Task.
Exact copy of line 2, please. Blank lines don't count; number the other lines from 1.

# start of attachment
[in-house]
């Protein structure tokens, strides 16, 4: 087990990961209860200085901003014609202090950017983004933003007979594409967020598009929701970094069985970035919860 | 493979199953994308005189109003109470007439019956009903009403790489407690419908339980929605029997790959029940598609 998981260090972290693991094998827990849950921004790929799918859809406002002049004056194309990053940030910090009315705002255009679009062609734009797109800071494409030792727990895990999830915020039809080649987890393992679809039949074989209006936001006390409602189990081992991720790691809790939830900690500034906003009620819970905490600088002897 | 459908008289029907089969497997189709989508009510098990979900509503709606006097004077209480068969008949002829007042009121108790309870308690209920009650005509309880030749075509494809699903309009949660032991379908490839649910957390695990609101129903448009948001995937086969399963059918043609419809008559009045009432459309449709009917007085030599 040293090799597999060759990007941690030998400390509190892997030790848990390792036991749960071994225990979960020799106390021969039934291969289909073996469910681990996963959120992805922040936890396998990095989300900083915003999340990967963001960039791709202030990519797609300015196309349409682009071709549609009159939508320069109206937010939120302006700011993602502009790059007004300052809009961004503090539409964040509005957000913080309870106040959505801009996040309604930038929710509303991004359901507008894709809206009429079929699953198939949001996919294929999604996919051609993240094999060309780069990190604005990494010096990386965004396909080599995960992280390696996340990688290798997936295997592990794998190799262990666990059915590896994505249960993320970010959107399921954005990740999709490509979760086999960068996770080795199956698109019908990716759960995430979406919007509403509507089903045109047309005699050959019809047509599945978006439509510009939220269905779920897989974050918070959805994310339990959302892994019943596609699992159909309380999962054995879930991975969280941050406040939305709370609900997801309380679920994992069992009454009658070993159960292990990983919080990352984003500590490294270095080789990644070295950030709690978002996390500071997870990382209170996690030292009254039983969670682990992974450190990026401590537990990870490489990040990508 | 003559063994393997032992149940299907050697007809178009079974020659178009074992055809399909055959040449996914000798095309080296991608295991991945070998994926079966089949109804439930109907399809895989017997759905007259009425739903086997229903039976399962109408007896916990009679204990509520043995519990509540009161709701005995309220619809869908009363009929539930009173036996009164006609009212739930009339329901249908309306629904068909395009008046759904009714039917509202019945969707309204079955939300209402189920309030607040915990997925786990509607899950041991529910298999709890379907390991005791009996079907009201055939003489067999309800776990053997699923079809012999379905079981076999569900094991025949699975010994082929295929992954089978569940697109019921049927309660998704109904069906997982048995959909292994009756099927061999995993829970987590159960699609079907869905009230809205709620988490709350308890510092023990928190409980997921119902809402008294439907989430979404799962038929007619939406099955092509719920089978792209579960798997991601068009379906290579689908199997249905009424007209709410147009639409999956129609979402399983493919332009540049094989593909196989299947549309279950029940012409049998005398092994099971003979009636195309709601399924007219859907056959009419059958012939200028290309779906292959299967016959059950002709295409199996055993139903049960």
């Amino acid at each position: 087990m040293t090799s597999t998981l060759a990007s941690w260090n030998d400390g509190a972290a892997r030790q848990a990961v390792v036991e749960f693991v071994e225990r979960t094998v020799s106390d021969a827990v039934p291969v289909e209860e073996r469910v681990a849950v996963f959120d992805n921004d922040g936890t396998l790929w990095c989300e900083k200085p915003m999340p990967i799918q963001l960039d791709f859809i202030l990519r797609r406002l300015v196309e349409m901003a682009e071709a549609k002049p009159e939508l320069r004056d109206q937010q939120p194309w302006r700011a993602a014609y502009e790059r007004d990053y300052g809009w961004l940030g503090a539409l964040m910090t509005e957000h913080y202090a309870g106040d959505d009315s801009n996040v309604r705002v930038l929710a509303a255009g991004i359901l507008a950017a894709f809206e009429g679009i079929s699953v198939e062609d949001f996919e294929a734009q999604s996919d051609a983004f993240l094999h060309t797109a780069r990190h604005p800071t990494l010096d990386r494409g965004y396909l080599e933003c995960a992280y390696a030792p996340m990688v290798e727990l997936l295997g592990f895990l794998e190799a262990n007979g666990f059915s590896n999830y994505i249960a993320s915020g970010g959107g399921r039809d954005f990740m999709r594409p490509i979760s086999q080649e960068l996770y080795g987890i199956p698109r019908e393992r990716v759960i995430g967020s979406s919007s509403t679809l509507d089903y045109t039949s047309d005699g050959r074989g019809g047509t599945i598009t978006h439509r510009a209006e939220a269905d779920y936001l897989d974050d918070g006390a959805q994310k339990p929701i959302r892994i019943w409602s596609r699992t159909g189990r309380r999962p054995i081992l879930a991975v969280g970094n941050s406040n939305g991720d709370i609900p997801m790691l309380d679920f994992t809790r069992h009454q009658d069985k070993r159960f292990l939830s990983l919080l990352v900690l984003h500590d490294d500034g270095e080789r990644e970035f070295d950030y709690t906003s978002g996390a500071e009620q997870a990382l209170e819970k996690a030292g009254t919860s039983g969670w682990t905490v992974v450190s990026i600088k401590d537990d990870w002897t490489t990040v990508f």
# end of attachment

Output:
């Protein structure tokens, strides 16, 4: 087990990961209860200085901003014609202090950017983004933003007979594409967020598009929701970094069985970035919860 | 493979199953994308005189109003109470007439019956009903009403790489407690419908339980929605029997790959029940598609 998981260090972290693991094998827990849950921004790929799918859809406002002049004056194309990053940030910090009315705002255009679009062609734009797109800071494409030792727990895990999830915020039809080649987890393992679809039949074989209006936001006390409602189990081992991720790691809790939830900690500034906003009620819970905490600088002897 | 459908008289029907089969497997189709989508009510098990979900509503709606006097004077209480068969008949002829007042009121108790309870308690209920009650005509309880030749075509494809699903309009949660032991379908490839649910957390695990609101129903448009948001995937086969399963059918043609419809008559009045009432459309449709009917007085030599 040293090799597999060759990007941690030998400390509190892997030790848990390792036991749960071994225990979960020799106390021969039934291969289909073996469910681990996963959120992805922040936890396998990095989300900083915003999340990967963001960039791709202030990519797609300015196309349409682009071709549609009159939508320069109206937010939120302006700011993602502009790059007004300052809009961004503090539409964040509005957000913080309870106040959505801009996040309604930038929710509303991004359901507008894709809206009429079929699953198939949001996919294929999604996919051609993240094999060309780069990190604005990494010096990386965004396909080599995960992280390696996340990688290798997936295997592990794998190799262990666990059915590896994505249960993320970010959107399921954005990740999709490509979760086999960068996770080795199956698109019908990716759960995430979406919007509403509507089903045109047309005699050959019809047509599945978006439509510009939220269905779920897989974050918070959805994310339990959302892994019943596609699992159909309380999962054995879930991975969280941050406040939305709370609900997801309380679920994992069992009454009658070993159960292990990983919080990352984003500590490294270095080789990644070295950030709690978002996390500071997870990382209170996690030292009254039983969670682990992974450190990026401590537990990870490489990040990508 | 003559063994393997032992149940299907050697007809178009079974020659178009074992055809399909055959040449996914000798095309080296991608295991991945070998994926079966089949109804439930109907399809895989017997759905007259009425739903086997229903039976399962109408007896916990009679204990509520043995519990509540009161709701005995309220619809869908009363009929539930009173036996009164006609009212739930009339329901249908309306629904068909395009008046759904009714039917509202019945969707309204079955939300209402189920309030607040915990997925786990509607899950041991529910298999709890379907390991005791009996079907009201055939003489067999309800776990053997699923079809012999379905079981076999569900094991025949699975010994082929295929992954089978569940697109019921049927309660998704109904069906997982048995959909292994009756099927061999995993829970987590159960699609079907869905009230809205709620988490709350308890510092023990928190409980997921119902809402008294439907989430979404799962038929007619939406099955092509719920089978792209579960798997991601068009379906290579689908199997249905009424007209709410147009639409999956129609979402399983493919332009540049094989593909196989299947549309279950029940012409049998005398092994099971003979009636195309709601399924007219859907056959009419059958012939200028290309779906292959299967016959059950002709295409199996055993139903049960």